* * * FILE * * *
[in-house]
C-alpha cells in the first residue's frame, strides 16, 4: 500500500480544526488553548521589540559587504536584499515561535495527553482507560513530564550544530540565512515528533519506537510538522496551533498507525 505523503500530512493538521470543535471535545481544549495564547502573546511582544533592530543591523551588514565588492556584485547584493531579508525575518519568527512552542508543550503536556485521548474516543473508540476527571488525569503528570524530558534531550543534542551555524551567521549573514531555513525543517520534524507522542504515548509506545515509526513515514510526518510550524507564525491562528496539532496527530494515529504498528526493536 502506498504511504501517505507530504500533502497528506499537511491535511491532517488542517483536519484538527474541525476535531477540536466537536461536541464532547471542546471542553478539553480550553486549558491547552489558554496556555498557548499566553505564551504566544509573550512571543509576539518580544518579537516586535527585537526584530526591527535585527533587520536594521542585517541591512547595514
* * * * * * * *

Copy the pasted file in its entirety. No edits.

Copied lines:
[in-house]
C-alpha cells in the first residue's frame, strides 16, 4: 500500500480544526488553548521589540559587504536584499515561535495527553482507560513530564550544530540565512515528533519506537510538522496551533498507525 505523503500530512493538521470543535471535545481544549495564547502573546511582544533592530543591523551588514565588492556584485547584493531579508525575518519568527512552542508543550503536556485521548474516543473508540476527571488525569503528570524530558534531550543534542551555524551567521549573514531555513525543517520534524507522542504515548509506545515509526513515514510526518510550524507564525491562528496539532496527530494515529504498528526493536 502506498504511504501517505507530504500533502497528506499537511491535511491532517488542517483536519484538527474541525476535531477540536466537536461536541464532547471542546471542553478539553480550553486549558491547552489558554496556555498557548499566553505564551504566544509573550512571543509576539518580544518579537516586535527585537526584530526591527535585527533587520536594521542585517541591512547595514